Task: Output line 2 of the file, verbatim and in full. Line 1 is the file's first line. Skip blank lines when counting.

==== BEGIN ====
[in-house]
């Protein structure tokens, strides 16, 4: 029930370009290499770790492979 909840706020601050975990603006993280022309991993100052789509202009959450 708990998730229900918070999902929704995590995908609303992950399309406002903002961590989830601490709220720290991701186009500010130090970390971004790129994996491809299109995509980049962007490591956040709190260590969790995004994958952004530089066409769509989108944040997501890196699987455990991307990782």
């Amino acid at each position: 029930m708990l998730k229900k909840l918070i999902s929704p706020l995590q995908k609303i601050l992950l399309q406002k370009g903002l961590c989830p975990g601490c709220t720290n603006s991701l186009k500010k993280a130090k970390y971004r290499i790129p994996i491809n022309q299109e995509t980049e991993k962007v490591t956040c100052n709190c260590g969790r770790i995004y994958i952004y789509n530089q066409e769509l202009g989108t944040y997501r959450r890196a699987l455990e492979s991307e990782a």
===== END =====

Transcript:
């Protein structure tokens, strides 16, 4: 029930370009290499770790492979 909840706020601050975990603006993280022309991993100052789509202009959450 708990998730229900918070999902929704995590995908609303992950399309406002903002961590989830601490709220720290991701186009500010130090970390971004790129994996491809299109995509980049962007490591956040709190260590969790995004994958952004530089066409769509989108944040997501890196699987455990991307990782």